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Mosaic Mural leaves colourful legacy of Canada 150

April 18, 2018   ·   0 Comments

By Brock Weir

If you were one of the 400 Aurora residents who showed off their artistic flair last year painting a small tile to be a part of a larger picture, there’s no rush. You have the next 25, 50, 100 years to find where it ended up.
A lasting legacy of last year’s Canada 150 celebrations, Aurora’s Canada 150 Mosaic was formally unveiled by Mayor Geoff Dawe at the Aurora Family Leisure Complex on Thursday night, an unveiling which not only brought together local dignitaries but also many of the community artists – amateur and professional – who took a brush to paint in order to make it a reality.
Aurora is one of 78 communities that took part in a cross-country mural project commemorating the sesquicentennial of Confederation last year.
The eight by twelve foot mural was spearheaded by a group of local artists and volunteers – Christine Valentini, Claire d’Aurore, Judy Sherman, Eva Folks and Eric McCartney – who not only brought the Mosaic opportunity to the attention of Aurora’s Canada 150 Committee, but brainstormed various themes that could come together to speak to how Aurorans saw the community in the past, how they see it now, and how they see it in the future.
They finalized the concept and the general layout, but it was up to an Alberta-based company which came up with the idea of a cross-country network of murals, to guide the process over the finish line.
In a series of community painting parties last summer, participants were guided on the general colour themes their respective tiles should follow and how it might fit in with the whole.
The completed product, featuring depictions of the Hillary House National Historic Site, the Aurora Train Station, and other landmarks, was not known to the local project leads ahead of last week’s unveiling.
But, before the Mayor did the honours, they eagerly shared their anticipation.
“It is very exciting to be here right now, now that it is finally here!!” shared Ms. Valentini. “I am looking forward to seeing it all together and hopefully we can step away far enough to see it!
Added Ms. d’Aurore: “Like with any mosaic, you have to step back and get a full view. When it was first painted, we were looking at it up close. The team put it together, but we gave them the concept and Christine has worked diligently on it. It was a long journey and Christine started the journey. I am glad the whole town followed behind her.”
In his remarks before the big reveal, Mayor Dawe paid tribute to the “dedicated group” who got the ball rolling on the project.
“It is really a great synopsis of what our residents feel and think about our Town,” said Mayor Dawe. “It is going to be a great legacy…and it is a great opportunity for us to leave a legacy that talks about the history of our Town, how our residents feel and think of our Town.”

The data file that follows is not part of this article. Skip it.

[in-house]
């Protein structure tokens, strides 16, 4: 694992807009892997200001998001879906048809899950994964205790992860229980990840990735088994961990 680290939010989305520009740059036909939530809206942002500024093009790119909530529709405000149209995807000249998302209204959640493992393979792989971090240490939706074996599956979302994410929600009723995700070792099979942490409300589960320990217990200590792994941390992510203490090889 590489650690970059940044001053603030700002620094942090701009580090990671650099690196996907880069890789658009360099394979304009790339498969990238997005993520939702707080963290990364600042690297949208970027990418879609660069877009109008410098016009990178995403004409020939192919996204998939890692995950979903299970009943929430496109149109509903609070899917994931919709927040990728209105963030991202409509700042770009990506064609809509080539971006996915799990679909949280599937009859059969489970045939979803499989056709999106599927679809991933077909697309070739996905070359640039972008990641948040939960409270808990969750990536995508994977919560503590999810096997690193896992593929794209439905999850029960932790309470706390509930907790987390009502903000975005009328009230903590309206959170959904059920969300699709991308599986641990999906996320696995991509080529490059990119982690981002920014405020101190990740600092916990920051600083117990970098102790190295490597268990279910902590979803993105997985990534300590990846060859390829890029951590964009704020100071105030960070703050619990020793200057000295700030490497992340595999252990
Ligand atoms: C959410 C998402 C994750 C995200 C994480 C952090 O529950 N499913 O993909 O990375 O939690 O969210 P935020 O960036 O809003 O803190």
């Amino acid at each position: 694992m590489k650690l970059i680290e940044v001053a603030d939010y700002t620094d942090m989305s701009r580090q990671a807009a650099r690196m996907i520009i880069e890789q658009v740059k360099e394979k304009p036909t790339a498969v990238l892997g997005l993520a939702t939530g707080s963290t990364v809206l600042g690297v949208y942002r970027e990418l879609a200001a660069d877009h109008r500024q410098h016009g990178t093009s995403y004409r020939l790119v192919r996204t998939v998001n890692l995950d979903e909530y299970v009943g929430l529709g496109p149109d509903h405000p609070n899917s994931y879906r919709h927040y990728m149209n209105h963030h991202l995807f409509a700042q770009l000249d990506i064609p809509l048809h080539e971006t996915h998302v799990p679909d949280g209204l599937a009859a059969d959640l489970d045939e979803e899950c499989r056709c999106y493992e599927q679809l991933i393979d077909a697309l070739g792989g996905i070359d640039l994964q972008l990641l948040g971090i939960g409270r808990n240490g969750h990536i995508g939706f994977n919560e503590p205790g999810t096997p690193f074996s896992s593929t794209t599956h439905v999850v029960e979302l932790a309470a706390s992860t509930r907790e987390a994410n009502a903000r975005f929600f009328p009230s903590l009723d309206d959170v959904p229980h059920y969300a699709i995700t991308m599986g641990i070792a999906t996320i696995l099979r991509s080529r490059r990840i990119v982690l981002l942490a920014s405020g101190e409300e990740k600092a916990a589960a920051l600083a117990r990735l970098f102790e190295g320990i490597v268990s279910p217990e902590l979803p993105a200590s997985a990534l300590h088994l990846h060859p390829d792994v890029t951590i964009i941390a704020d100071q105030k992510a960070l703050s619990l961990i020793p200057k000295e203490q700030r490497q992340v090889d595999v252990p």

The mural’s current location on the second floor of the Aurora Family Leisure Complex might not, as the Mayor noted, be its final location. While it will be the mural’s home for the foreseeable future, other suggestions for a permanent location have been floated, including having it take pride of place – protected from the weather – in a completed Library Square.
“Now, our next job is to play Where’s Waldo?” Mayor Dawe concluded before the artists in attendance, young and young at heart, excitedly came up to the mural to point out their handiwork.
As they did, the volunteers who made it possible reflected on the project.
“It is amazing what the community can accomplish when they all get together, that they could all come up with something so beautiful,” said Ms. Valentini. “It looks different from the original because [in the original concept] the sky was so plain, now it has all the images in it. This is the fun part when people come here and they will go and have to spend time trying to find theirs. It should be a lot of fun.”
In the end, that might be its lasting legacy as future generations come out to find the tiles their parents or grandparents contributed as a permanent tribute to this once-in-a-lifetime milestone.
“I am so glad we have a legacy for our town and everyone who participated,” said Mr. McCartney. “it is a legacy for them and their family for decades to come, especially the people who participated, to say, ‘Hey, my mom did that. My grandmother did that one.’ They probably have pictures of what they did already, but when they come here and see it all together, picturing and pointing it out, it will mean a lot to that family.”
Added Ken Turriff, a member of the citizen-led Canada 150 committee: “I think it is such a gorgeous mural and it will be great here, it will be great wherever it goes. I think it will be a legacy and be awe-inspired for many years and many generations to come, to see what we were thinking about, when people conceived of their individual times.
“I would like to see what the people around for Canada’s 200th can do to top this in terms of a legacy project going forward. This one will be around in another 50 years and 100 years, and I would be so interested to see what the next generation would come up with to represent Canada 50 years from now.”



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